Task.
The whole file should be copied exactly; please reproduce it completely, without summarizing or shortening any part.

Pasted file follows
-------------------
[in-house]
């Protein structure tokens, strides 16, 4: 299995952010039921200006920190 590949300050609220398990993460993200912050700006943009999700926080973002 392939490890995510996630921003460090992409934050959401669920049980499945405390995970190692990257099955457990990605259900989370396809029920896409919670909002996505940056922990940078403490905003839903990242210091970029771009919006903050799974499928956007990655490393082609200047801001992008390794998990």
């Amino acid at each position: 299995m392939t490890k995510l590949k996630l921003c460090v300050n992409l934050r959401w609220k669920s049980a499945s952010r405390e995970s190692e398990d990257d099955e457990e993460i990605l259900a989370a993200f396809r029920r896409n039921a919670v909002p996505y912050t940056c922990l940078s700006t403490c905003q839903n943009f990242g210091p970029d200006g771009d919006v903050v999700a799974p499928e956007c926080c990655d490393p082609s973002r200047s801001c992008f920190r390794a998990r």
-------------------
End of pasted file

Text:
[in-house]
């Protein structure tokens, strides 16, 4: 299995952010039921200006920190 590949300050609220398990993460993200912050700006943009999700926080973002 392939490890995510996630921003460090992409934050959401669920049980499945405390995970190692990257099955457990990605259900989370396809029920896409919670909002996505940056922990940078403490905003839903990242210091970029771009919006903050799974499928956007990655490393082609200047801001992008390794998990």
């Amino acid at each position: 299995m392939t490890k995510l590949k996630l921003c460090v300050n992409l934050r959401w609220k669920s049980a499945s952010r405390e995970s190692e398990d990257d099955e457990e993460i990605l259900a989370a993200f396809r029920r896409n039921a919670v909002p996505y912050t940056c922990l940078s700006t403490c905003q839903n943009f990242g210091p970029d200006g771009d919006v903050v999700a799974p499928e956007c926080c990655d490393p082609s973002r200047s801001c992008f920190r390794a998990r």